Thursday, May 22, 2014

Volatility Is Now At Multi-Year Lows

One indicator that has remained consistently positive in our weekly summary table is volatility (Vix). Volatility has remained below 20 since the start of 2013, with the exception of about 5 days. This correlates with strong equity returns.

There's a tendency to believe that low, prolonged volatility is unusual. It isn't. This is the third multi-year period of low volatility in the past 20 years. Coincidentally, the prior two periods were also mid-decade, like the current period.

On the surface, therefore, there is no reason at present to expect volatility to make a sustained move above 20.

There are, however, reasons to expect volatility to move higher from here over the next several weeks.

Let's start with some perspective. Today, Jim Bianco noted that bond, currency and stock volatility are all at lows only seen once in the last 25 years: 2007. That was a significant low from which volatility moved substantially higher. Below is a one-month implied volatility chart from Nomura as an example.

Right now, one-month at-the-money Vix options volatility is around 35%. This is the lowest level since Vix options began trading in 2004.  According to Barrons, the prior low was in December 2013; Vix was 80% higher by the end of January.

Sentimentrader has also looked at one-month implied volatility. Of the 45 prior times in the past 8 years that this has been less than 45%, Vix was higher in the next 3 months 93% of the time by an average of 21%.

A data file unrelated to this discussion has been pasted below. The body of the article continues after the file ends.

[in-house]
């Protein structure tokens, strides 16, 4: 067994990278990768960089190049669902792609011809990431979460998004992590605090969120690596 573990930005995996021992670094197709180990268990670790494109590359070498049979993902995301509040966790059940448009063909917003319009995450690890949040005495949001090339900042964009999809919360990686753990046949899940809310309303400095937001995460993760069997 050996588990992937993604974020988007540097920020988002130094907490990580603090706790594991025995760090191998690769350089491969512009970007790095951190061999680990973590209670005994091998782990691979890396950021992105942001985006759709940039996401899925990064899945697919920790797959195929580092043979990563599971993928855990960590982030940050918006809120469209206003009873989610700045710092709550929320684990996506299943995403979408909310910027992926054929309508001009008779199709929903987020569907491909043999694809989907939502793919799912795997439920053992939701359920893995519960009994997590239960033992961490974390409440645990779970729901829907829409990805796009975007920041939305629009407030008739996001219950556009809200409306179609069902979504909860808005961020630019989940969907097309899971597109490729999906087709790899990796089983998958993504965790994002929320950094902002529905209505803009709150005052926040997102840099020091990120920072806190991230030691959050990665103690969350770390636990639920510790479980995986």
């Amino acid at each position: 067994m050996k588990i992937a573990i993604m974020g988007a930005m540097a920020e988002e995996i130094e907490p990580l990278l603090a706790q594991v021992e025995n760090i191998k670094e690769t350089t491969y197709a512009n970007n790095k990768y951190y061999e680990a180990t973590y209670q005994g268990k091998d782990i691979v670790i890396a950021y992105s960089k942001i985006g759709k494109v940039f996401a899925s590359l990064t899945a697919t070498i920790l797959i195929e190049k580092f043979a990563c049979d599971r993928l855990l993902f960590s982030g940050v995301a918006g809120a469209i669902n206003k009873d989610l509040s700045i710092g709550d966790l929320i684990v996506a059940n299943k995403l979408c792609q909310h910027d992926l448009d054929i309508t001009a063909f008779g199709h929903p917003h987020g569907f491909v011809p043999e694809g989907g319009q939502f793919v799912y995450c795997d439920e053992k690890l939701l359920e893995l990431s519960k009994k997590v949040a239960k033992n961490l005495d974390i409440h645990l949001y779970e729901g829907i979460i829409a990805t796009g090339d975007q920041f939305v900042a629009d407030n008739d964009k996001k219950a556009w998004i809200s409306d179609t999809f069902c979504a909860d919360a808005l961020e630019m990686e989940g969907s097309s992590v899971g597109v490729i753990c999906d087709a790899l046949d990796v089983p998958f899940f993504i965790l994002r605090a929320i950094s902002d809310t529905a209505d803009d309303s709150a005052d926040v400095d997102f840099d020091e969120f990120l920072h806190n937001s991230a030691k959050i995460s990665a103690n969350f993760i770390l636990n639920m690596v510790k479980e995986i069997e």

Vix is currently at 11.8. Since 2007, it has only been this low twice: March 13-15 and August 5, 2013. Both times, Vix was about 40% higher within the next month, and SPX moved lower.

Chad Gassaway looked at prior times since 1992 that Vix was below 13 and also more than 15% below its 50-dma, as it is now. In every instance, Vix was higher at some point within the next 3 weeks. 3-week gains in Vix averaged nearly 12%.

Moreover, last week, Chris Prybal showed that Vix call buying had spiked higher, something that marked prior lows in volatility.

There is a seasonal inclination for Vix to move higher in summer; The main exceptions have been in years when volatility was at a high level in the earlier part of the year (like in 2003 or 2009). The seasonality is not exact. In the past several years, spikes higher have come in May (2010, 2012), June (2013) and July (2011). Even in recent years, the moves higher have been more than 50% off the lows.

There's a tendency to think of the low volatility in the mid-90s and mid-00s as being homogenous. It wasn't. In both periods, lows under 12 alternated with highs in the upper teens. The cycles were generally less than 2 months (from low to high).

None of this is to suggest that we are at a 2007-like moment, or that Vix won't be lower in 2014. If the 1990s and 2000s are a guide, it will be. But history suggests that the risk/reward favors a much higher Vix over the next several weeks.